A successful Beginner Welding Workshop

The Beginner Welding Workshop, like many other events, was canceled due to the pandemic this past December 2020. Through determination, a loyal following and an eager instructor, it was rescheduled for May 22 and 23 in an above ground nonworking mine at Deep Creek Experimental.

Nine people participated in the workshop. Four, ranging from 13 to 17 years of age—were sponsored by One-To-One Mentoring. Several adults from Telluride participated as well. All materials and safety equipment were supplied to the students, they just needed to show up ready to create.

The students learned the process of creating a steel fire art project from scratch using reclaimed materials. Dan taught the basics of shop safety, welding basics, metal manipulation, and how to add fire elements. Materials on the first day. The students collaborated on the creation of a fire sculpture out of steel and added propane elements to the finished project, which will be on display at the 2021 event.

Not only did the group produce a collaborative work of art including flame effects, but also separate welded sculptures for themselves. Fiery Fluffy was the name given the team creation. The students tossed their name into a hat to give all a fair chance to win the group created flaming art installation, and 13 year-old Sebastian Santa Ana was the winner.

About the instructor
Dan Gundrum of Home Technology Group and Pivotal Effects taught the two-day class. Dan, a member of Deep Creek Experimental explains his craft in this way, “I look at the world and what inspires art. It stems from my impulsive desire to observe life from a different perspective. When something can be influenced in that altered perspective, art happens. That influence can be something as simple as clicking the shutter or making that grind. Pushing the boundaries of that influence makes something entirely new. Something that can transport the viewer into that altered perspective.” Says Dan, “I love teaching this class for the Festival. The reward is seeing the smiles and creativity”.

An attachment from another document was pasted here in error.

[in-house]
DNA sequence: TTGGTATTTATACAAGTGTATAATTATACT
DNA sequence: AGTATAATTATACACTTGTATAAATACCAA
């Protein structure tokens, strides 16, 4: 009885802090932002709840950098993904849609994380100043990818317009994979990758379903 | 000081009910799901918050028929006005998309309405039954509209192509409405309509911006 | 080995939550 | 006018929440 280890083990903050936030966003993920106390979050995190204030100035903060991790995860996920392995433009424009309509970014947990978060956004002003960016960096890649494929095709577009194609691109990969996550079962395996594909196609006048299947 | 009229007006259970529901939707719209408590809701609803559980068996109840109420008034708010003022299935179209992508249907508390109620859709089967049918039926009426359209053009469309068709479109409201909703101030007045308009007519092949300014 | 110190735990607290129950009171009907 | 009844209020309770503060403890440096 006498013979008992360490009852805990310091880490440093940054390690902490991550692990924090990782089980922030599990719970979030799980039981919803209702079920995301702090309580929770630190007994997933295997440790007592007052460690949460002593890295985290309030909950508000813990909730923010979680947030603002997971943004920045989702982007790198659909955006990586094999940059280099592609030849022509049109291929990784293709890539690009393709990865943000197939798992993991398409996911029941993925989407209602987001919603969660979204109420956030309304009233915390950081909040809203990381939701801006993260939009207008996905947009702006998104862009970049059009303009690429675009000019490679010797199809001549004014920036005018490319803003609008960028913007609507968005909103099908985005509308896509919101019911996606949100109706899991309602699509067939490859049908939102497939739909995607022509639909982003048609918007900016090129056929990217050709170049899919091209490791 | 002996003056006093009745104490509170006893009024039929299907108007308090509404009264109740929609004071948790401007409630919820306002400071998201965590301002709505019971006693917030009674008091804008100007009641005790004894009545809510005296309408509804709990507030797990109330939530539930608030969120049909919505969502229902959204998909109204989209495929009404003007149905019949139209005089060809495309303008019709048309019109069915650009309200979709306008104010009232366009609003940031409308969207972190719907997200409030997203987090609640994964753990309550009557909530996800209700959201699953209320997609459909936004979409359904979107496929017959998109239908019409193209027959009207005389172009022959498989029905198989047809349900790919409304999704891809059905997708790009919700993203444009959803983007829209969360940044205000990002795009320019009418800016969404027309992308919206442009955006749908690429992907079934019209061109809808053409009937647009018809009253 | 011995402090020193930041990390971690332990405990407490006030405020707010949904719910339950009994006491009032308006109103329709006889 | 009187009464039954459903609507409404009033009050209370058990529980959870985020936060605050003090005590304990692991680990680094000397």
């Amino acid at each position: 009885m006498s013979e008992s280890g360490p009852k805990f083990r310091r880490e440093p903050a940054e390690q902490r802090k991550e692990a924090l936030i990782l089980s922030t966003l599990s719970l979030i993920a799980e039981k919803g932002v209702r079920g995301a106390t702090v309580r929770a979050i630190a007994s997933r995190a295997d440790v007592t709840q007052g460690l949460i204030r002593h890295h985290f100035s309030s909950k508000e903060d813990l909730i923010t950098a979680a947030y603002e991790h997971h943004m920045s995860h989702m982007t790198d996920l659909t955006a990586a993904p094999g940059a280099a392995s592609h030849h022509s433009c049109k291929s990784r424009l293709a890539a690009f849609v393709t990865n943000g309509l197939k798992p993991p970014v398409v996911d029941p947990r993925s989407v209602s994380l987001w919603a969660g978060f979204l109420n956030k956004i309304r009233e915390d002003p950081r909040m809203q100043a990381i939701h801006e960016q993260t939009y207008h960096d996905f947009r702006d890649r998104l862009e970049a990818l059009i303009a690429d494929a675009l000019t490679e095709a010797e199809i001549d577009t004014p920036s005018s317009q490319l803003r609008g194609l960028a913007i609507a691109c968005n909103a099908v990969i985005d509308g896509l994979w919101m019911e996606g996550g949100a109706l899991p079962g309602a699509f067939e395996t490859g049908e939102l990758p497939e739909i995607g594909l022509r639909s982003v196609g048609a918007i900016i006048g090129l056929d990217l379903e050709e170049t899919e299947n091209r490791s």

Student program was a resounding success!

Two weekends ago five Coldharbour Institute students met with seven students from the San Luis Valley and San Miguel County and went to an abandoned cave in Telluride and made art and science and alliances.

The program was a resounding success!  It was an opportunity for the kids to discover how they can operate in any environment, and learn any skill…beautifully.  Carlos Lerma is their first Coldharbour Youth Development Initiative (CYDI) student ambassador.  Maria and Veronica are two students being brought into the program.  Christian Arel is an MEM/Vista student whose project is developing the CYDI program.  “Max, my kid, started the whole crazy gig last year by meeting and falling in love with Erin Ries, TFF Executive Director and amazing soul,” says Suzanne Ewy, Executive Director of Coldharbour Institute.

“Connecting Gunnison and WSCU’s MEM, Art, etc., with Telluride makes all kinds of great sense.  They have so many of the same issues going on around art, cold weather, high altitude sustainability, agriculture and food, remoteness, need for higher education, and bursting creativity, that working together is a no-brainer. Come join us in January for the Fire Festival, January 20 – 22 – it’s magical.  We’ll have the kids’ sculpture up and running – it’s going to be fabulous.  Not quite green, but lots of sustainability in every other arena for these kiddos,”  ” continues Ewy.

If you miss the Festival, we’ll be bringing the sculpture to Gunnison and the San Luis Valley eventually.